Kabu Verdi: Hora di bai ends its itinerancy at La Térmica Cultural with the screening of Si ka badu, ka ta biradu. If the exhibition focuses on the adaptation strategies of Cape Verdeans who emigrated to work in the mining basins, this documentary recounts the role of migrant women in the survival and welfare of their families, in the Galician town of Burela and on the Cape Verdean island of Santiago, on both sides of the migratory flow.
Four generations of women tell their life stories in this social documentary, a faithful portrait of the sexual division and transnational organization of care. We see them cooking, cleaning, caring for dependents both in their hometowns and in the Galician society of destination, and we understand the impact that this unequal distribution of the burden of care has on their lives.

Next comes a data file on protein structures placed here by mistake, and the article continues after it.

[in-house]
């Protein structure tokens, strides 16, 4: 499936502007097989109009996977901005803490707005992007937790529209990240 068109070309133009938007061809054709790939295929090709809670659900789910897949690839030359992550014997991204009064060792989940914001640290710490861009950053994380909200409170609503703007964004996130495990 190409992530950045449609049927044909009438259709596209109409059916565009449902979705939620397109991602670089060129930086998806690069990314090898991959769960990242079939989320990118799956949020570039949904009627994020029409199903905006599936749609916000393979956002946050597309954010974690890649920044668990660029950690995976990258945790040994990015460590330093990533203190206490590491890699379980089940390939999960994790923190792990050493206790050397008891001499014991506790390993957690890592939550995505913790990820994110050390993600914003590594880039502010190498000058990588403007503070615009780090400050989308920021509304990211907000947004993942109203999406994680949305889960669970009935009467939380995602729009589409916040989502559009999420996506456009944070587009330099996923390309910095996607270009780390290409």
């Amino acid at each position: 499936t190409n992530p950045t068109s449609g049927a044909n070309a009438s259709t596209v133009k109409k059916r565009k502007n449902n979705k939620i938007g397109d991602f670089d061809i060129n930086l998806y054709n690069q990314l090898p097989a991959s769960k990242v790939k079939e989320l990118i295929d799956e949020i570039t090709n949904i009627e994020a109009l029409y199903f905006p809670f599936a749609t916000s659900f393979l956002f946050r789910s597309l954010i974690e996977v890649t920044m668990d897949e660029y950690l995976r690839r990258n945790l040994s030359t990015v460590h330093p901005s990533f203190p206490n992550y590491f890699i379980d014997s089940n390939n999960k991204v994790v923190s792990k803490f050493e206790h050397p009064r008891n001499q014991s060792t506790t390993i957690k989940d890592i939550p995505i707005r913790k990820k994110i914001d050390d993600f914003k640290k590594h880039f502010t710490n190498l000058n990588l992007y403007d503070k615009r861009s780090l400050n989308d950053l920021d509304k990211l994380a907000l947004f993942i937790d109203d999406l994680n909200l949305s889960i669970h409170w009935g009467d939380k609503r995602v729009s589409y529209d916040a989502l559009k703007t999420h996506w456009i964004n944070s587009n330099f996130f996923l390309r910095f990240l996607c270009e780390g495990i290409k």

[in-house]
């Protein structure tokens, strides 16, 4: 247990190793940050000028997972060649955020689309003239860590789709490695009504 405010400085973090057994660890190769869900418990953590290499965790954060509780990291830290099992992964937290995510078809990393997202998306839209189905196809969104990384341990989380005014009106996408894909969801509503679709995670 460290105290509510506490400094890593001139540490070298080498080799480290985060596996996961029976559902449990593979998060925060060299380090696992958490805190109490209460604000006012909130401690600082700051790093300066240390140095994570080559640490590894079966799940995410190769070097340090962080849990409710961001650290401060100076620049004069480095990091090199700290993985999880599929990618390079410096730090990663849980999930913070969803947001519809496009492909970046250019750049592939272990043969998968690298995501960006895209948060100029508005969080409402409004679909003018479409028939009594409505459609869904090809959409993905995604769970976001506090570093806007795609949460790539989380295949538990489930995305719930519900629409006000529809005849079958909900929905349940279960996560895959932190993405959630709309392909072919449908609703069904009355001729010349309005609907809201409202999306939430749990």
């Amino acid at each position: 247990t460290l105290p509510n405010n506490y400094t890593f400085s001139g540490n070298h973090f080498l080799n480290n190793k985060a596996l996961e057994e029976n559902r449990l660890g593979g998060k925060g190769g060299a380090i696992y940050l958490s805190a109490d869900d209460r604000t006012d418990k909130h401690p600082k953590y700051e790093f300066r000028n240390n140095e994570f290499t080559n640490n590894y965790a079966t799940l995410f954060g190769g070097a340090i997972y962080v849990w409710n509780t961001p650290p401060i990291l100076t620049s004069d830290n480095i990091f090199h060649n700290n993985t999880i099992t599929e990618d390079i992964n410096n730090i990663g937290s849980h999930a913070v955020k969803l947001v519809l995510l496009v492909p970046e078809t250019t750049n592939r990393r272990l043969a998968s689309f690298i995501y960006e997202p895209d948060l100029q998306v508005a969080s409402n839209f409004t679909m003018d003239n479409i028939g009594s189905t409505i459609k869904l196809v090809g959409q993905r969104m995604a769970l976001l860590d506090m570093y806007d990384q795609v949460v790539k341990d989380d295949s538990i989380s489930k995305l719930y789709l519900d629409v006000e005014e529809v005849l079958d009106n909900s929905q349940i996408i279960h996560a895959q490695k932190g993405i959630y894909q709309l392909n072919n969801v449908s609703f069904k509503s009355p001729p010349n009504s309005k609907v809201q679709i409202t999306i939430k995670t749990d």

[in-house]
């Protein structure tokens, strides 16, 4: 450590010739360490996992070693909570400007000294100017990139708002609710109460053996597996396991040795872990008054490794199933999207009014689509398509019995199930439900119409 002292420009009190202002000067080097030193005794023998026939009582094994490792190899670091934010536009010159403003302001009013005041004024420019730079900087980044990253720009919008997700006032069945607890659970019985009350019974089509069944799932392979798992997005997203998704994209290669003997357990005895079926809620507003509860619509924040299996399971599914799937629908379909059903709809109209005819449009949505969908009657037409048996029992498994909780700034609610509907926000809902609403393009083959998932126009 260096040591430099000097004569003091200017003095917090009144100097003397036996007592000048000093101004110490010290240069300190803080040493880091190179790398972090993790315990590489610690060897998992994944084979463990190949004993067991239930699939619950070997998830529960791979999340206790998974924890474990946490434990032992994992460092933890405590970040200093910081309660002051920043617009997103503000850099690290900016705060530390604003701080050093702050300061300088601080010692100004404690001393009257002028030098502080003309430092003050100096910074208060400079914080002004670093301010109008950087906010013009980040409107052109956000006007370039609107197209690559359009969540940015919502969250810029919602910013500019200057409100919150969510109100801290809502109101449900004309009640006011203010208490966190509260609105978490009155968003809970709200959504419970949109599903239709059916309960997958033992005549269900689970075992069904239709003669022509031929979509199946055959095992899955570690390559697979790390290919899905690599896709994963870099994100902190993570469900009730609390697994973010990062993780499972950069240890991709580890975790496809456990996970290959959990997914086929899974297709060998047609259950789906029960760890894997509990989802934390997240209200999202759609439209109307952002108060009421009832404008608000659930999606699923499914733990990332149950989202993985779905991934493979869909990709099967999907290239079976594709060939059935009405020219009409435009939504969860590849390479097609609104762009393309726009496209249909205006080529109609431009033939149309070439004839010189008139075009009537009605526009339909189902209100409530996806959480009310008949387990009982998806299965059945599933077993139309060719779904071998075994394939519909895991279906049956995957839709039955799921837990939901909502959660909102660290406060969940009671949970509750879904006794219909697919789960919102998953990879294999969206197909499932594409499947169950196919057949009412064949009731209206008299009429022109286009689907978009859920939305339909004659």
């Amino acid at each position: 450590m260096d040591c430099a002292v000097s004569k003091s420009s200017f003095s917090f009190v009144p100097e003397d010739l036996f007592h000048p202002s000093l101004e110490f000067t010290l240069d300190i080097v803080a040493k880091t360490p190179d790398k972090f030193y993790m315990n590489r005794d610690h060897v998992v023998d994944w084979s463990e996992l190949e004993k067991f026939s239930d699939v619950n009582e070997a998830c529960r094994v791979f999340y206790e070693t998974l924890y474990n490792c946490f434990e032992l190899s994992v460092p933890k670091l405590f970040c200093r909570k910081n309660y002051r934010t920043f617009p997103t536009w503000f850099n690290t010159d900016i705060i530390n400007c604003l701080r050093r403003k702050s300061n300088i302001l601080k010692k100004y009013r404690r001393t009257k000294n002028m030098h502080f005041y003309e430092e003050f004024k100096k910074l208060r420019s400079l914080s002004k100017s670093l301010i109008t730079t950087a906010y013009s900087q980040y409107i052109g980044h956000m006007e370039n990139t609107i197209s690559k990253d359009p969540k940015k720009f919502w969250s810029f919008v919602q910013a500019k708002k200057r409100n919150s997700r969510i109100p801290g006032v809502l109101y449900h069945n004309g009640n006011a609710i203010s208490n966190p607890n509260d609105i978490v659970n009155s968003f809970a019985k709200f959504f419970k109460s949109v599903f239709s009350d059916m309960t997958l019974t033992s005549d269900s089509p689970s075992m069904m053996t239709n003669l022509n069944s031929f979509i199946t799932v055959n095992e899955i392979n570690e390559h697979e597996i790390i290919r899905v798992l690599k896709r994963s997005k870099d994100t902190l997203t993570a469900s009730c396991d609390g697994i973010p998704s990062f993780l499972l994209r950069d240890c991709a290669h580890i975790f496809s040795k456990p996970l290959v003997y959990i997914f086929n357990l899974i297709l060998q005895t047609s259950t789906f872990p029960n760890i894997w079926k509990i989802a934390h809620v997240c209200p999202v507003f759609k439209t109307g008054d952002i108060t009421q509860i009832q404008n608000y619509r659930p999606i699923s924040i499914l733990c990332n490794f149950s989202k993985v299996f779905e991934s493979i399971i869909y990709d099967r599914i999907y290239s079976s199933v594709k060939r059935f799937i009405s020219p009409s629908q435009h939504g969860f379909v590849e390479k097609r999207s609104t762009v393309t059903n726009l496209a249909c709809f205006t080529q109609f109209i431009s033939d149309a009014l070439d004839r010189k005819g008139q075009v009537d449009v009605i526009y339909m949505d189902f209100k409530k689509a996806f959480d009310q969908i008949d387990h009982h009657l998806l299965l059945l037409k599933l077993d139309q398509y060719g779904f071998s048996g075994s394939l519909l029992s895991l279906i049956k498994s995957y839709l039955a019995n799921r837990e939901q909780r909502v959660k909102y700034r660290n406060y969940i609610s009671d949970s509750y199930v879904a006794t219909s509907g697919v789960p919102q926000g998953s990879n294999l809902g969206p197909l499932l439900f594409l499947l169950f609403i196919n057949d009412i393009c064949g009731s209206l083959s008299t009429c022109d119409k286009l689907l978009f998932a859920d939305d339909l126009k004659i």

They are also the ones who organize the traffic of affection, calls, remittances and parcels. Those who save for a dream future where they can rest after so much work. In Burela or Caboverde.
Si ka badu, ka ta biradu -If youdon't leave, you can't come back, in Spanish- is a verse by the Cape Verdean poet Eugénio Tavares that responds to the complex relationship of his country with emigration. This documentary has been co-financed by the Xunta de Galicia and is part of the academic project Cape Verdean families in Galicia. Impact for the development of the transnationalization of care and remittances, carried out by the researchers of the Sociology and Anthropology faculties of the University of A Coruña (UDC), Antía Pérez Caramés, Luzia Oca González, Belén Fernández Suárez, Keina Espiñeira González and Iria Vázquez Silva.